How to control powdery mildew on courgettes

If you have ever grown courgettes before then the chances are that you have already experienced a powdery mildew infection. So prone to infection are some cultivars that the plant's entire foliage can turn silver due to a complete covering of the fungus. While to some this may provide an attractive, ornamental effect, it will seriously reduce the courgette plants ability to produce a crop, and left unchecked can eventually cause the death of the plant.

Of course for future crops you can avoid the heartache of watching your plants succumb by planting mildew resistant cultivars. One of the best performing is courgette ‘Soleil’, but also consider courgette 'Tuscany' and 'Defender'.


As mentioned previously the most striking symptom is the typical powdery-white, or off-white coating which spreads from discrete patches to cover the leaves which eventually take on a characteristic tattered and frayed appearance. Both the blooms and the fruits can also be affected. The incidence of powdery mildew is most prevalent from the end of the summer when the cooler night temperatures following warm dry days and dry soil conditions all favour development of this fungus.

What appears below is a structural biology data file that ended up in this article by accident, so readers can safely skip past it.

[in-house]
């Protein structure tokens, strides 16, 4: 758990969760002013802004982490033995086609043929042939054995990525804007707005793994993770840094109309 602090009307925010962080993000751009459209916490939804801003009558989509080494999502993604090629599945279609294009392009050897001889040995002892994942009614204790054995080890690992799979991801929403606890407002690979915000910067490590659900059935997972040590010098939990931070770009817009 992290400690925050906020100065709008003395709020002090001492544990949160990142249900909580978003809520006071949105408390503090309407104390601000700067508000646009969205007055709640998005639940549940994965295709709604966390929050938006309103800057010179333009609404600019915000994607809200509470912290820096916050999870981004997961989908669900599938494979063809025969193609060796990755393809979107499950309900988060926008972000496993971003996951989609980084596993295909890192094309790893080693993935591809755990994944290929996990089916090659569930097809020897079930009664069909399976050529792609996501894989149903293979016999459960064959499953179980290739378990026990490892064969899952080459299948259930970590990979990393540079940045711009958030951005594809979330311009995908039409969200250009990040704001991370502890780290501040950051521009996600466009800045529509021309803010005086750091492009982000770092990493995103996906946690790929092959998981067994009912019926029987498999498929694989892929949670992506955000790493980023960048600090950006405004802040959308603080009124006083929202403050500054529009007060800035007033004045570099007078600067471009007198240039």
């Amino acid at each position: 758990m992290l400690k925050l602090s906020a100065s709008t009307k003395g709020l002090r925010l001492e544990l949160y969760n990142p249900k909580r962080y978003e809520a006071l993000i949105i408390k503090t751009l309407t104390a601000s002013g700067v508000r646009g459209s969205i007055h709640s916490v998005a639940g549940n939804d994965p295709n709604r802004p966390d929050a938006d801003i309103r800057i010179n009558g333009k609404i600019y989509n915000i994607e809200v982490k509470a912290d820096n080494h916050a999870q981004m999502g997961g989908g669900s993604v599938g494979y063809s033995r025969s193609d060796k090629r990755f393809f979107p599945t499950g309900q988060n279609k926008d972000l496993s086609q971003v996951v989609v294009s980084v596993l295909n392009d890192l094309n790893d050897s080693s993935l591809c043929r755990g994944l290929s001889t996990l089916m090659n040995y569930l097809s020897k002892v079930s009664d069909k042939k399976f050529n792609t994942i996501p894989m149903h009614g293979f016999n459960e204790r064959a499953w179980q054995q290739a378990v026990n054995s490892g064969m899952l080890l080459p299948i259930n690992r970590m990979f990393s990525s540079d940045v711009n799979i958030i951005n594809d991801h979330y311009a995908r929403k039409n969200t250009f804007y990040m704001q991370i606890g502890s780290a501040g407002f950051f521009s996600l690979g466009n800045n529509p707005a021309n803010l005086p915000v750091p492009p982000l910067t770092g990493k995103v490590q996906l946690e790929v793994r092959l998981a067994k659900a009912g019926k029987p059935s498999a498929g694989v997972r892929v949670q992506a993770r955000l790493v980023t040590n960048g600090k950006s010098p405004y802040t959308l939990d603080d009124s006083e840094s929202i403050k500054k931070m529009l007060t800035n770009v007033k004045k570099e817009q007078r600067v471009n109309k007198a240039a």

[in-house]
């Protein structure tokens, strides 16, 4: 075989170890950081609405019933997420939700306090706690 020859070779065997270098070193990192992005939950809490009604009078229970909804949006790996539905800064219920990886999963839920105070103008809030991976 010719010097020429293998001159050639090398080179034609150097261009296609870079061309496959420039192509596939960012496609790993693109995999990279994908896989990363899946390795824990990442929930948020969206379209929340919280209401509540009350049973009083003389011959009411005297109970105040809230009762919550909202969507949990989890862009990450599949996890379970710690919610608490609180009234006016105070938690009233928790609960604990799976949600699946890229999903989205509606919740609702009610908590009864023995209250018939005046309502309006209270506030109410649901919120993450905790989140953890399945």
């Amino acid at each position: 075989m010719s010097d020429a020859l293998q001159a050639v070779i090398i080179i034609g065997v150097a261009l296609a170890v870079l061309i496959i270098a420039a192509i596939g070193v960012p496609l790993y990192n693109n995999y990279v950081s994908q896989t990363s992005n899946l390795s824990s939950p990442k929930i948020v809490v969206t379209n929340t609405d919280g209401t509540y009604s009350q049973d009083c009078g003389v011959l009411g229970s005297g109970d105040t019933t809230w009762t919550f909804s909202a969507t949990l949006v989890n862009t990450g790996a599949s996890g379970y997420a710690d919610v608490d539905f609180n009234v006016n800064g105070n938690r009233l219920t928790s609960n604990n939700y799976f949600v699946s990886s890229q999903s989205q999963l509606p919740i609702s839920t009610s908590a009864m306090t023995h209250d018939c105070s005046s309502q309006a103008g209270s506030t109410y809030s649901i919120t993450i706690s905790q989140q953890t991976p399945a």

Organic control of powdery mildew

Plant courgette plants in a position of full sun and allow plenty of space between plants to help ensure good ventilation. When you consider that each plant will cover at least 1 square metre then leave at least a metre between plants. Powdery mildew spores will overwinter in the soil, ready to re-infect plants the following year, so avoid planting courgettes in the same position year after year.

Keep the soil moist as water stress with make the plant less able to resist or even cope with the fungus. Remove and burn the worst affected leaves and and any infected leaves that have fallen to the ground. Provide a dry mulch such as bark chips or gravel to help keep moisture in the soil and reduce humidity around the base of the plants.

You can consider applying an organic fungicide such as a proprietary potassium bicarbonate spray, or create your own formula mixing 1 teaspoon of baking soda in two pints of water, with a few drops of olive oil or one made from 40% milk and 60% water.

Chemical control of powdery mildew

If you want to do it 'old-school' then apply copper-based or sulphur-based fungicides. Alternatively treat with myclobutanil based products. Alway read manufacturer's recommendation before application.

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